A week later, with perhaps one final chance left in an attempt to extend his baseball career, Mitchell packed his glove and cleats for another summer on Canada’s west coast.
“The welcome I received when I got back to Victoria was wonderful,” Mitchell said. “Being back with that organization — friends who welcomed me back with open arms, and fans who make you feel like a big leaguer while you’re still in college.”
What unfolded for Mitchell and the HarbourCats was a remarkable and historic season.
Playing in the West Coast League — one of the premier summer collegiate circuits, featuring rosters stocked with talent from top NCAA Division I programs and conferences across the country — Victoria posted a league record for wins with their 40-14 regular season record in 2016, becoming the first baseball team to host a playoff game in British Columbia’s capital city since the 1950s.
And much of the success was thanks to their Pennsylvania lefty.
Mitchell started nine games, posting a perfect 7-0 record with a 1.86 ERA and 61 strikeouts. He led the league in wins and set the Victoria franchise record for wins and strikeouts in a season.
“I got one start and never looked back,” he said.
The sudden success did not distract his ultimate focus.
“I carried my Bible in my backpack everywhere; I wasn’t shy about it,” Mitchell said. “I’d just open it up, and ask God what He wanted me to read. Every day, I knew I was supposed to read that page on this day, and I never read the same page twice.
“God was looking over me, even when I was at rock bottom,” Mitchell said. “I started trusting God more, and it was a domino effect. Next thing I know, I’m in the All-Star Game, then I’m named the team’s co-Pitcher of the Year, and a (Perfect Game) Summer-Collegiate All-American.”
Though he had quickly gone from a time of frustration on the mound to a time of great success, Mitchell maintained his perspective.
“The notoriety was great but there is more to it than what is seen on the mound,” he said. “All the fans see is what happens in the game. Nobody sees the meetings and the extra work with the coaches before games. I wasn’t going to take ‘no’ for an answer.”
Mitchell still gets emotional when he talks about the impact his head coach and pitching coach that summer, and Swanson, have had on his career.
“Jim Swanson, Graig Merritt and Joe Fabre turned my career around. They may have…” he stopped himself. “No, they did save my career.”
“I was so close to throwing it all away,” he said. “If it wasn’t for them, I wouldn’t be in the Royals organization right now.
“Every time I stepped on the mound, it didn’t matter who was around me, or who was hitting. Just having a baseball in my hand and knowing that someone had confidence in me was everything,” Mitchell said. “I carried what the priest said to me all summer.”
Following his breakout summer season in Victoria, Mitchell had his scholarship reinstated at Pitt and asserted himself as a front-of-the-rotation starter. He started a team-high 16 games, finishing second on the team in innings pitched and strikeouts.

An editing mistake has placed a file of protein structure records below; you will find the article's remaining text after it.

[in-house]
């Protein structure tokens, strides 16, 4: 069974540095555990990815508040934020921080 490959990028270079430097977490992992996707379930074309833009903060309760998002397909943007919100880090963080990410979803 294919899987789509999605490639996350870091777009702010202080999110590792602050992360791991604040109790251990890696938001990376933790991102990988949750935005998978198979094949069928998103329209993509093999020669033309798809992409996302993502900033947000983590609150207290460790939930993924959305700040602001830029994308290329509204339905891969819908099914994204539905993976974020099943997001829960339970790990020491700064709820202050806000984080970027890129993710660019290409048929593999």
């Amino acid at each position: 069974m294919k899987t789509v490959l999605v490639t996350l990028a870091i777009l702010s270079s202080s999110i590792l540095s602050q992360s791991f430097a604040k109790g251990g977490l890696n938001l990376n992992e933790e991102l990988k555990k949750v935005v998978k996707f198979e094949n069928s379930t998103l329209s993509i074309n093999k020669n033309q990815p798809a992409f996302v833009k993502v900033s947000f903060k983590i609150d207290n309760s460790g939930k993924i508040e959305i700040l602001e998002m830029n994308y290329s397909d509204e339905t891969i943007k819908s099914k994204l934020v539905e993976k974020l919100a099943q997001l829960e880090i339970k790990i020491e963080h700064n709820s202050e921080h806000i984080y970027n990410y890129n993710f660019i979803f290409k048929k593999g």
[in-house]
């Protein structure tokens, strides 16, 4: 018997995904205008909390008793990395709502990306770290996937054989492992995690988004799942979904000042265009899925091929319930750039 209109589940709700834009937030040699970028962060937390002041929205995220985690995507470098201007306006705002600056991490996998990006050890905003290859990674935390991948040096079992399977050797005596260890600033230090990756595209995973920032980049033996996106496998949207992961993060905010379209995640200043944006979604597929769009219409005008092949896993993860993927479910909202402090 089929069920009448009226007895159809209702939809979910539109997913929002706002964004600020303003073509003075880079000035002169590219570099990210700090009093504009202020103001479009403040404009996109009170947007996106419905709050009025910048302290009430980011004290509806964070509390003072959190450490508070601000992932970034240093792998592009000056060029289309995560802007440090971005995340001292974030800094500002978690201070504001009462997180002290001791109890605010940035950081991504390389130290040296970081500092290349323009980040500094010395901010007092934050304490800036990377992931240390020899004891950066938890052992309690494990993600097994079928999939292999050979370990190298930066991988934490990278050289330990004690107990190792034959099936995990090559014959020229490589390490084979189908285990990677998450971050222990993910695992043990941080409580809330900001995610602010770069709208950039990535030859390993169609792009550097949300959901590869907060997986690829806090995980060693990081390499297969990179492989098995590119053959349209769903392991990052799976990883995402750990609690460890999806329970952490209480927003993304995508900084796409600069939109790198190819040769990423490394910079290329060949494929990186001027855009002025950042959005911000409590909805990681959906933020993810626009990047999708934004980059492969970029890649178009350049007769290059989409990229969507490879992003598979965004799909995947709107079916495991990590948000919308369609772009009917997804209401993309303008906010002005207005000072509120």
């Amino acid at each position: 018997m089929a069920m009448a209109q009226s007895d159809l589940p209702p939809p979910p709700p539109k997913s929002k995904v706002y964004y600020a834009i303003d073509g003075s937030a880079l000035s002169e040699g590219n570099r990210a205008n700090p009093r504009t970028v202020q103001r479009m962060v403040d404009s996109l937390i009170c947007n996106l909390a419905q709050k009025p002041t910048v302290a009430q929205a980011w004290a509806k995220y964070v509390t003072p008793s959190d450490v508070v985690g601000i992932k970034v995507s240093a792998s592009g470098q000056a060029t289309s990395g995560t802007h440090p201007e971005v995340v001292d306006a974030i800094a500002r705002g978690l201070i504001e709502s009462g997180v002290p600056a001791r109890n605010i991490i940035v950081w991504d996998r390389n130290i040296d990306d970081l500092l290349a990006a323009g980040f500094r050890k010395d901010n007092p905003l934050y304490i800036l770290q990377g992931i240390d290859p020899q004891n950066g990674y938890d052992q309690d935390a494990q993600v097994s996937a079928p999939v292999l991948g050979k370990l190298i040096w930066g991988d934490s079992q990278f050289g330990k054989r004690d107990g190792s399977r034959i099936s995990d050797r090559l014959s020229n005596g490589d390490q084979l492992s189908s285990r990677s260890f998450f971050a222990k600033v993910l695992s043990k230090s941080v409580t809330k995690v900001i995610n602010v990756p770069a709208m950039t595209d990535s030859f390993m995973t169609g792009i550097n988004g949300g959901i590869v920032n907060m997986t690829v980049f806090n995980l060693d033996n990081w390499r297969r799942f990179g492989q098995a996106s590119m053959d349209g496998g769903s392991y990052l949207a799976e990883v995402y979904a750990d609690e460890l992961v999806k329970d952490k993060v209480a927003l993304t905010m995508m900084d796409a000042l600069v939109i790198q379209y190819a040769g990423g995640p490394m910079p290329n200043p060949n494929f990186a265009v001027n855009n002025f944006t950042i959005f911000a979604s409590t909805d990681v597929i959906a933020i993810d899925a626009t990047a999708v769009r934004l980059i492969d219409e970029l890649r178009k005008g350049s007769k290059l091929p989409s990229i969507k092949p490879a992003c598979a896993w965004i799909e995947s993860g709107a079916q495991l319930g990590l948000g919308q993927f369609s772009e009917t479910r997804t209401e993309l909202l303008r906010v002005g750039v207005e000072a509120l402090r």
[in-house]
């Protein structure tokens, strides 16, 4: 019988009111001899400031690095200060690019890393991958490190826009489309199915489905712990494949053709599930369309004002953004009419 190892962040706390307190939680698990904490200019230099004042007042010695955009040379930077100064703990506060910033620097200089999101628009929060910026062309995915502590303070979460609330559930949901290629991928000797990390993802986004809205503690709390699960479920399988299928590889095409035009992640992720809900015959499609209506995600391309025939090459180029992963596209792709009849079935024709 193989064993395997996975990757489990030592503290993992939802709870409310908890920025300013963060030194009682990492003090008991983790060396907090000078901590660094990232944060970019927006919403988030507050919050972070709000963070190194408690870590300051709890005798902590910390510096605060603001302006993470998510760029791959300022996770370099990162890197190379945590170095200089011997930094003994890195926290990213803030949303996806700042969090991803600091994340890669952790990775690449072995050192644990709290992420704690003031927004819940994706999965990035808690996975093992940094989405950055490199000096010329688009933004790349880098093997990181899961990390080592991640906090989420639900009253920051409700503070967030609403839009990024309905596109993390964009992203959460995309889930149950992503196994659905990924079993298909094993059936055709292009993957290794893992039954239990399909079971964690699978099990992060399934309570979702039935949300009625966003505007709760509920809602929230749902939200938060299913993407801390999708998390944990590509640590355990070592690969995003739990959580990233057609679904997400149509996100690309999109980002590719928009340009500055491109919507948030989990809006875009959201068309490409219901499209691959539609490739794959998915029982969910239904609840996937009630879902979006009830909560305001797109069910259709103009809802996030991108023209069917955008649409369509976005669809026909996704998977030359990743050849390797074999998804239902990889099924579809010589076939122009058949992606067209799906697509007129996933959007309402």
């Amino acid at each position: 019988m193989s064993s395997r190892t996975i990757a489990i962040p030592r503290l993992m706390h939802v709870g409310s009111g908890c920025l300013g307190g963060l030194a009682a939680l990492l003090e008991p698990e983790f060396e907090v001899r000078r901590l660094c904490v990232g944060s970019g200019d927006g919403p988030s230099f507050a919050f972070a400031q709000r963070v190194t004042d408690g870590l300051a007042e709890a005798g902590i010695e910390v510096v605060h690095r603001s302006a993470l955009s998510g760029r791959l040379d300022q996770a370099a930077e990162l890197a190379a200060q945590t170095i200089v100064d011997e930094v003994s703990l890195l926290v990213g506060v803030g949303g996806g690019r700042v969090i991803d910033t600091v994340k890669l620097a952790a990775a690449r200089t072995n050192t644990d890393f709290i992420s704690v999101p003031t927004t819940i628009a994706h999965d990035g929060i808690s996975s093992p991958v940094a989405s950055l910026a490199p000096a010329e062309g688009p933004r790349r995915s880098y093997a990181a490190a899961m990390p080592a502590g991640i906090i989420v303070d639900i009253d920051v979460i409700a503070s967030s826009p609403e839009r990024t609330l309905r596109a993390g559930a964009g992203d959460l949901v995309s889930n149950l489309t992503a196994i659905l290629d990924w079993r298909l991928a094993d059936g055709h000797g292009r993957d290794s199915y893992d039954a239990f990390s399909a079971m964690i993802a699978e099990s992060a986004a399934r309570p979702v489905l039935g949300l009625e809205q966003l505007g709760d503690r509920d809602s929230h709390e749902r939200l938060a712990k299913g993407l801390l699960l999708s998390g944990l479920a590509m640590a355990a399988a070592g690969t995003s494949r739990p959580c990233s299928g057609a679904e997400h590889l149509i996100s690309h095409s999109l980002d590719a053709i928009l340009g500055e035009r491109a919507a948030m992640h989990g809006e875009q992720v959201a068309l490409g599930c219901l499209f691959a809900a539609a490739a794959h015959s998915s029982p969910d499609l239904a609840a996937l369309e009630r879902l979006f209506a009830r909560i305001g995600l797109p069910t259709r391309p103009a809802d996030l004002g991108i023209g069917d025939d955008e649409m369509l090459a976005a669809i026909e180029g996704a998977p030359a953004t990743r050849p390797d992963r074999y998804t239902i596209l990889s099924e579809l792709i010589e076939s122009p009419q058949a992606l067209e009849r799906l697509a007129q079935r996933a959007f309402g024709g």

That led the Kansas City Royals to select Mitchell in the 22nd round of the 2017 MLB Draft.
“When I took the mound for my first professional appearance in ‘rookie’ ball, I looked down and it said ‘Royals’ on the front of my jersey,” he remembers. “I had to step off because I started tearing up. It meant so much after what I had been through in school.”
When his catcher came to the mound, Mitchell explained.
His pitching coach then left the dugout but was waved off by the catcher who simply said, “He made it.”
“God was every bit the reason that I made it. I pitch with a lot of emotion because I play to please Him and I get excited about it,” Mitchell said. “Whatever the situation or platform, it’s all for Him. The stats may go next to my name but it’s ultimately for Him.”
Before turning back to the dugout, the coach made eye contact with Mitchell, and tipped his cap.
“I’ve known my coach for two hours and he’s tipping his cap to me,” said Mitchell, still marveling at the poignant moment.
Mitchell says while the competition improves at the next level, his approach does not.
“Nothing has changed about my relationship with God. We do have chapel, and I talk to the team chaplain,” he said. “Some bus trips I’ll still pull my Bible out and read. It relates to the game, home or social life, everything.”
“Baseball is such a tiny part of our life,” Mitchell said. “When I step away from baseball, I want to be remembered not as Josh Mitchell the baseball player but as Josh Mitchell the husband, the father, the provider, and that I put others before myself.”
While there is an ever-present pressure in the minor leagues to move up the ladder, Mitchell says it doesn’t dominate his thoughts.
“Yes, I pray every night that it’s in His plan for me to make the big leagues. It was my dream from the time I was in little league to play professional baseball and it came true,” he said. “But to me, it’s not pressure to succeed, it’s all opportunity to travel and play the game I love.”
“He has a plan for me and I’m trying to follow it for Him. He gave his life for me so why not give my life back to Him,” Mitchell said.